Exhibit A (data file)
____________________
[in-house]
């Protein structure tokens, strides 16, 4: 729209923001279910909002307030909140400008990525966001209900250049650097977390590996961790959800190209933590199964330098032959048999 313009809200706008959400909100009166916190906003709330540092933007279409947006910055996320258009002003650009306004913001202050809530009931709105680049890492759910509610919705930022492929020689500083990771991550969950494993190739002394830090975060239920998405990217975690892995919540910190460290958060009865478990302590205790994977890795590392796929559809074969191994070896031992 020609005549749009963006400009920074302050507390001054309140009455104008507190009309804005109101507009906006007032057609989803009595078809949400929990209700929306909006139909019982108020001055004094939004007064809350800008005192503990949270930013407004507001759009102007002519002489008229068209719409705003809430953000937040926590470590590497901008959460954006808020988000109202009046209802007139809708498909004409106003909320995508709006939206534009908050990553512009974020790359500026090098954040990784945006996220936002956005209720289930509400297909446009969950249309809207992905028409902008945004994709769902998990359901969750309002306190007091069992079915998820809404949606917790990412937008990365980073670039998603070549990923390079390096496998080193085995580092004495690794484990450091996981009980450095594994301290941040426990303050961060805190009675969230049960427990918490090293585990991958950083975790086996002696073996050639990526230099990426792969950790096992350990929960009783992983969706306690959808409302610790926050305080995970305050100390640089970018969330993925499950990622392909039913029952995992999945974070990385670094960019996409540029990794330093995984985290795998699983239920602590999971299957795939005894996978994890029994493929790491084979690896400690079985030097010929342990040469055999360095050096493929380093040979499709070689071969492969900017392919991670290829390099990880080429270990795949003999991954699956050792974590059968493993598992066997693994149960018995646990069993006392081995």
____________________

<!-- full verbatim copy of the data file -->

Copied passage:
[in-house]
């Protein structure tokens, strides 16, 4: 729209923001279910909002307030909140400008990525966001209900250049650097977390590996961790959800190209933590199964330098032959048999 313009809200706008959400909100009166916190906003709330540092933007279409947006910055996320258009002003650009306004913001202050809530009931709105680049890492759910509610919705930022492929020689500083990771991550969950494993190739002394830090975060239920998405990217975690892995919540910190460290958060009865478990302590205790994977890795590392796929559809074969191994070896031992 020609005549749009963006400009920074302050507390001054309140009455104008507190009309804005109101507009906006007032057609989803009595078809949400929990209700929306909006139909019982108020001055004094939004007064809350800008005192503990949270930013407004507001759009102007002519002489008229068209719409705003809430953000937040926590470590590497901008959460954006808020988000109202009046209802007139809708498909004409106003909320995508709006939206534009908050990553512009974020790359500026090098954040990784945006996220936002956005209720289930509400297909446009969950249309809207992905028409902008945004994709769902998990359901969750309002306190007091069992079915998820809404949606917790990412937008990365980073670039998603070549990923390079390096496998080193085995580092004495690794484990450091996981009980450095594994301290941040426990303050961060805190009675969230049960427990918490090293585990991958950083975790086996002696073996050639990526230099990426792969950790096992350990929960009783992983969706306690959808409302610790926050305080995970305050100390640089970018969330993925499950990622392909039913029952995992999945974070990385670094960019996409540029990794330093995984985290795998699983239920602590999971299957795939005894996978994890029994493929790491084979690896400690079985030097010929342990040469055999360095050096493929380093040979499709070689071969492969900017392919991670290829390099990880080429270990795949003999991954699956050792974590059968493993598992066997693994149960018995646990069993006392081995």